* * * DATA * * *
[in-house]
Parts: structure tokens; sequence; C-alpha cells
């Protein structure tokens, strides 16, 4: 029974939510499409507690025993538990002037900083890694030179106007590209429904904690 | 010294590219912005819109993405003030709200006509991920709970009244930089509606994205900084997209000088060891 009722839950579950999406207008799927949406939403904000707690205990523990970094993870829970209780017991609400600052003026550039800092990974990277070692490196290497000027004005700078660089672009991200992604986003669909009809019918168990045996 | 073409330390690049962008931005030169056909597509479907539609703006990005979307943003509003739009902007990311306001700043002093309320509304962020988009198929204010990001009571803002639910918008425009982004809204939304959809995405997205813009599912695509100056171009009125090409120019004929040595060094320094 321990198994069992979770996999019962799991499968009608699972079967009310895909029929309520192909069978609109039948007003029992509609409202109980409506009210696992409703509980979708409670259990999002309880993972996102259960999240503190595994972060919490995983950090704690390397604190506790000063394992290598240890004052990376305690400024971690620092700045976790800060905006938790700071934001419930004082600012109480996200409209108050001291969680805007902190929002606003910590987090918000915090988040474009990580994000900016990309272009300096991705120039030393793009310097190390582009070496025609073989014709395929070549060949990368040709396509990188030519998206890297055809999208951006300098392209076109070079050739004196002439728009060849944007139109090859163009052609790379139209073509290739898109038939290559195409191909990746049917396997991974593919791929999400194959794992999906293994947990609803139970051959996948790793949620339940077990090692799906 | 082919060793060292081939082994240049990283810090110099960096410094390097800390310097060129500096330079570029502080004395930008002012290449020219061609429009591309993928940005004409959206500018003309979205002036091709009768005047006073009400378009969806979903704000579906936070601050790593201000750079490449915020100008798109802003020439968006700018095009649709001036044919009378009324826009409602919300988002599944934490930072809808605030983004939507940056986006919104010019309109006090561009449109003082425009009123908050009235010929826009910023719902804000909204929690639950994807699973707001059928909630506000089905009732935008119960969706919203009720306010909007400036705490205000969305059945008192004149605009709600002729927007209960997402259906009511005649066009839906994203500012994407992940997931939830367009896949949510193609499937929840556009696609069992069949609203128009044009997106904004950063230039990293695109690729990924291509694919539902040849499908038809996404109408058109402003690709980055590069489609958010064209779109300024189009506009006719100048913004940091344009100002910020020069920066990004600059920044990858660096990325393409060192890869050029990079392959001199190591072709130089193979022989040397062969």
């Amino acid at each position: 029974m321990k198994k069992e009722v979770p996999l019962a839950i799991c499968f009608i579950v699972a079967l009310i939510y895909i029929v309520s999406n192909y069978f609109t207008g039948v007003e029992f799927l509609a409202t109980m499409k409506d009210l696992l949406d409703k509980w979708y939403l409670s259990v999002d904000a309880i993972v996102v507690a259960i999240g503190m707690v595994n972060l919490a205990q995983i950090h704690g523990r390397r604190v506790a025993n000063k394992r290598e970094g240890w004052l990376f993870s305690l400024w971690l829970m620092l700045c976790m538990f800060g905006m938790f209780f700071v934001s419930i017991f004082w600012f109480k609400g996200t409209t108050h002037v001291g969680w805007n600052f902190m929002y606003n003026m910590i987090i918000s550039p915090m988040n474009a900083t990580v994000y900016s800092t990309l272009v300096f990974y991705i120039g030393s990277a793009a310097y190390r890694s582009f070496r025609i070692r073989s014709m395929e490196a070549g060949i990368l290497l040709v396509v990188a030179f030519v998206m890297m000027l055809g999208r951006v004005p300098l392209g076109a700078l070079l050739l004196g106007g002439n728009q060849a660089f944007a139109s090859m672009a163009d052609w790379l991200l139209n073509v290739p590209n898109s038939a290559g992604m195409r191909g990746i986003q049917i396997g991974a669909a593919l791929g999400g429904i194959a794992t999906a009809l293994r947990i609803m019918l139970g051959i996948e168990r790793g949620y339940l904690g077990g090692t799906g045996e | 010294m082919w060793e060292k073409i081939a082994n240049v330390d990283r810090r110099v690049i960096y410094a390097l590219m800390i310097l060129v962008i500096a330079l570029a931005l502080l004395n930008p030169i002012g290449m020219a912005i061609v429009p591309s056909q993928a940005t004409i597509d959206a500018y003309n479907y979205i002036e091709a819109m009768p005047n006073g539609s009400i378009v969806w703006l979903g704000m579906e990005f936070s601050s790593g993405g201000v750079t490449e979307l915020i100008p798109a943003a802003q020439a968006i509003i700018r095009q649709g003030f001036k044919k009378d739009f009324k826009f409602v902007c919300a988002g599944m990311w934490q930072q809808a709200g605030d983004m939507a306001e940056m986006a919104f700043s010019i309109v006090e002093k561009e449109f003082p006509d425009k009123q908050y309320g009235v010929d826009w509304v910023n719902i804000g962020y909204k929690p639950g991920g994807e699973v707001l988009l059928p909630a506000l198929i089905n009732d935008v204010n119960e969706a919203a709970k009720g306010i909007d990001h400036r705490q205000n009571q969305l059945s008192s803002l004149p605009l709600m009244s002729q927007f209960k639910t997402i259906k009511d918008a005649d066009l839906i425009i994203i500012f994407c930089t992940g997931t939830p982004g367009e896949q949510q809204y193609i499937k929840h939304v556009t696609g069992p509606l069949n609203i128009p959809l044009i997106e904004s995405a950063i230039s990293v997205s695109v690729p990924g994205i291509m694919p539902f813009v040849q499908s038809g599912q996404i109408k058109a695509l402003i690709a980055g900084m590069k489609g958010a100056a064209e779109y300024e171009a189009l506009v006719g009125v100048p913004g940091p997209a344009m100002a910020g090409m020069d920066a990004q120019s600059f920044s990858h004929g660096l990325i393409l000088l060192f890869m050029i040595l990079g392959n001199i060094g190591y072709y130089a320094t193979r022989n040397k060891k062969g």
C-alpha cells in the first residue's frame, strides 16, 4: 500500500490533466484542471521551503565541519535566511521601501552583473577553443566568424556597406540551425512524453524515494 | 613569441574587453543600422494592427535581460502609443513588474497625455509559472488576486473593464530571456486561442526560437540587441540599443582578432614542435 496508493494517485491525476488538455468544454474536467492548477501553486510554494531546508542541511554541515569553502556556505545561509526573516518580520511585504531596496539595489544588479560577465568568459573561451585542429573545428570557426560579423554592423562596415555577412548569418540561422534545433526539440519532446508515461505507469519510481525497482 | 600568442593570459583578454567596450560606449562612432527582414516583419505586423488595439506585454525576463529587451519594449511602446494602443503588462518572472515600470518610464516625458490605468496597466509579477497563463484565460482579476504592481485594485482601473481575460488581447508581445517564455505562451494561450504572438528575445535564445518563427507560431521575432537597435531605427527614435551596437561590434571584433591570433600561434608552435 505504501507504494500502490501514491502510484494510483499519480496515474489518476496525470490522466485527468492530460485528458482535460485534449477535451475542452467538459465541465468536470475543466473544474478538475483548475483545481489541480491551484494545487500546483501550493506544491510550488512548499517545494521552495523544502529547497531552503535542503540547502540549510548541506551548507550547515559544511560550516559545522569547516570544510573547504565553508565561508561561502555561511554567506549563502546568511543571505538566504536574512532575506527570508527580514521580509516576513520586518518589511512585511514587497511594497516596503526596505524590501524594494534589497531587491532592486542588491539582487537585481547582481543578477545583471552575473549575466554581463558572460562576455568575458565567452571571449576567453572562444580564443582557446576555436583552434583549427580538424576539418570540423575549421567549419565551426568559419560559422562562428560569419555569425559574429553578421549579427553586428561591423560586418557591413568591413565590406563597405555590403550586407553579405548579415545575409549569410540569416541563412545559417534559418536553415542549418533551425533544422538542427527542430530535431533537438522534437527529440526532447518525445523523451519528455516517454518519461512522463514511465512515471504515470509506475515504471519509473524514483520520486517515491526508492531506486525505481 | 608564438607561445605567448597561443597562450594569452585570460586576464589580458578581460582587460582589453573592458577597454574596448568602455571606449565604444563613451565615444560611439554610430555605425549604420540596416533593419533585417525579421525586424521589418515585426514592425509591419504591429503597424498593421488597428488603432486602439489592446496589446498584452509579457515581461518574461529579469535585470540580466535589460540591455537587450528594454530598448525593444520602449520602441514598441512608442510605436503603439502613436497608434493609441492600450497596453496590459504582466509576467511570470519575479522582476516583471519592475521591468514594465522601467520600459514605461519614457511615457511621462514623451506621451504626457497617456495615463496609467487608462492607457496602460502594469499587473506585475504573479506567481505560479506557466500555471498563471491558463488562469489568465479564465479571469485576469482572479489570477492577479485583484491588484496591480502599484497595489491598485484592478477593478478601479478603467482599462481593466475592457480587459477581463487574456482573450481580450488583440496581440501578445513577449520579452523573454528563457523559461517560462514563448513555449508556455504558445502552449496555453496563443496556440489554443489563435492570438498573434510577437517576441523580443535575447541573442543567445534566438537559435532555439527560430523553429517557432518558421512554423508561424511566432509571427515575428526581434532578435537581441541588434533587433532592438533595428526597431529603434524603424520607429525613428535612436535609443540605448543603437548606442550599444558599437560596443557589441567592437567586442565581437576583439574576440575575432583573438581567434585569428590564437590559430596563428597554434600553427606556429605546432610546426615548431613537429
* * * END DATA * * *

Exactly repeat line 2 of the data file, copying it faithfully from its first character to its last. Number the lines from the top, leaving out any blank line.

Parts: structure tokens; sequence; C-alpha cells